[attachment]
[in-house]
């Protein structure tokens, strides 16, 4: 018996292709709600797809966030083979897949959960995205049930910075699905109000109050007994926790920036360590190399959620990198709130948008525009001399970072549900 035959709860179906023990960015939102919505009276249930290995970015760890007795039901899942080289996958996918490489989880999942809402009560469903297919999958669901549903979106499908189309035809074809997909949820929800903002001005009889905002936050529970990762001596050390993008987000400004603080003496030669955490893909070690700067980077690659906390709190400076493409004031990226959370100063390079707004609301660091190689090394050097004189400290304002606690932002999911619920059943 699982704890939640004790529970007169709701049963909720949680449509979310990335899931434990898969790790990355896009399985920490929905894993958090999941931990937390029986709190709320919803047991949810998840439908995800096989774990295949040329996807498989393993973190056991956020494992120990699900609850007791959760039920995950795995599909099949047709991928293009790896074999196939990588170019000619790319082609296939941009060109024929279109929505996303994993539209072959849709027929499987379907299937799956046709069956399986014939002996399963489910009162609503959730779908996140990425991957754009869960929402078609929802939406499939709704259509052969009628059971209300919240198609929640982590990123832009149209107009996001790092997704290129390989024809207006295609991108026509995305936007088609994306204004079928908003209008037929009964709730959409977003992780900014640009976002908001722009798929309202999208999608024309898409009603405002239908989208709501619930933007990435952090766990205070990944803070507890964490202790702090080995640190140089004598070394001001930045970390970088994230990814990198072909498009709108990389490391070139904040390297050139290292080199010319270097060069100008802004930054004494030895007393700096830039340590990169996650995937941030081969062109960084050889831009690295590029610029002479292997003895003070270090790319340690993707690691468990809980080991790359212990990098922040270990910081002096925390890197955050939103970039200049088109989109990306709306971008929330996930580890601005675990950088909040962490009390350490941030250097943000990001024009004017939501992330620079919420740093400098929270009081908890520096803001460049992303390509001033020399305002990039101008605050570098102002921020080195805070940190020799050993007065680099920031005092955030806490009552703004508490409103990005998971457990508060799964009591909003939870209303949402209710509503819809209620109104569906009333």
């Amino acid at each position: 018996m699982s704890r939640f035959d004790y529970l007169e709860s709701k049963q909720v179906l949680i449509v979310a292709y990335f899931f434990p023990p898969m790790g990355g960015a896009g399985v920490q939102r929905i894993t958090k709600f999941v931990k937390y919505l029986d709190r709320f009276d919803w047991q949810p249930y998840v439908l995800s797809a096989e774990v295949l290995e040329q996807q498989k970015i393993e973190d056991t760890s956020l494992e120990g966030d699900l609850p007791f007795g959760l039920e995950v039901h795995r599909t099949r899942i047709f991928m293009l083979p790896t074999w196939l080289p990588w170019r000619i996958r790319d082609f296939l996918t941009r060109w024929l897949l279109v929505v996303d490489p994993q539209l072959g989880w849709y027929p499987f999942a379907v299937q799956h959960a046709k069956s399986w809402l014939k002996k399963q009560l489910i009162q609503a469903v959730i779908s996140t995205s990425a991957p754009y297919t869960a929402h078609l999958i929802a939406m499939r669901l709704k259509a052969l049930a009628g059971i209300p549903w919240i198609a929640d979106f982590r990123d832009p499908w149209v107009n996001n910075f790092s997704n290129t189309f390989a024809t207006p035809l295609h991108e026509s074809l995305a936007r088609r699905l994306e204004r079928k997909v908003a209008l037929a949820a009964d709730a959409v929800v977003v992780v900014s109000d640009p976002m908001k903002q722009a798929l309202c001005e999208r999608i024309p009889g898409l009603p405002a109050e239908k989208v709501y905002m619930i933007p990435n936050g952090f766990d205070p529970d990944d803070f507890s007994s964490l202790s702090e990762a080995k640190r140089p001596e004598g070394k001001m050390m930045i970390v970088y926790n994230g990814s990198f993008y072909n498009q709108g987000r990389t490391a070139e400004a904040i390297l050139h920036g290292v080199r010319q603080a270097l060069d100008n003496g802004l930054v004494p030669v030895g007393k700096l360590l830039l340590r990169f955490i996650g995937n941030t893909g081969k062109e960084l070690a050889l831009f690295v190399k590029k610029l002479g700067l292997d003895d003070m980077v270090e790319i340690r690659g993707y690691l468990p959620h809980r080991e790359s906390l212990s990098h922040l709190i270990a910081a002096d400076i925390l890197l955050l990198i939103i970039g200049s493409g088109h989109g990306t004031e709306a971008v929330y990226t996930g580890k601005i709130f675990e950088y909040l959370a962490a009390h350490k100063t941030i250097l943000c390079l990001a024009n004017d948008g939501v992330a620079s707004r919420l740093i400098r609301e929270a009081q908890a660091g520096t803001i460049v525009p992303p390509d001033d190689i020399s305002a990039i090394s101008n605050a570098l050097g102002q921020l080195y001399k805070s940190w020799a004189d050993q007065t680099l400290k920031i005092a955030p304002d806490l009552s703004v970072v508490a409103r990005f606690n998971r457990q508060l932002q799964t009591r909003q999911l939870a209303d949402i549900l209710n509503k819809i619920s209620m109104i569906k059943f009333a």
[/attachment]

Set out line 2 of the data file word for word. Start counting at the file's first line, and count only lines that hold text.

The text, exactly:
């Protein structure tokens, strides 16, 4: 018996292709709600797809966030083979897949959960995205049930910075699905109000109050007994926790920036360590190399959620990198709130948008525009001399970072549900 035959709860179906023990960015939102919505009276249930290995970015760890007795039901899942080289996958996918490489989880999942809402009560469903297919999958669901549903979106499908189309035809074809997909949820929800903002001005009889905002936050529970990762001596050390993008987000400004603080003496030669955490893909070690700067980077690659906390709190400076493409004031990226959370100063390079707004609301660091190689090394050097004189400290304002606690932002999911619920059943 699982704890939640004790529970007169709701049963909720949680449509979310990335899931434990898969790790990355896009399985920490929905894993958090999941931990937390029986709190709320919803047991949810998840439908995800096989774990295949040329996807498989393993973190056991956020494992120990699900609850007791959760039920995950795995599909099949047709991928293009790896074999196939990588170019000619790319082609296939941009060109024929279109929505996303994993539209072959849709027929499987379907299937799956046709069956399986014939002996399963489910009162609503959730779908996140990425991957754009869960929402078609929802939406499939709704259509052969009628059971209300919240198609929640982590990123832009149209107009996001790092997704290129390989024809207006295609991108026509995305936007088609994306204004079928908003209008037929009964709730959409977003992780900014640009976002908001722009798929309202999208999608024309898409009603405002239908989208709501619930933007990435952090766990205070990944803070507890964490202790702090080995640190140089004598070394001001930045970390970088994230990814990198072909498009709108990389490391070139904040390297050139290292080199010319270097060069100008802004930054004494030895007393700096830039340590990169996650995937941030081969062109960084050889831009690295590029610029002479292997003895003070270090790319340690993707690691468990809980080991790359212990990098922040270990910081002096925390890197955050939103970039200049088109989109990306709306971008929330996930580890601005675990950088909040962490009390350490941030250097943000990001024009004017939501992330620079919420740093400098929270009081908890520096803001460049992303390509001033020399305002990039101008605050570098102002921020080195805070940190020799050993007065680099920031005092955030806490009552703004508490409103990005998971457990508060799964009591909003939870209303949402209710509503819809209620109104569906009333």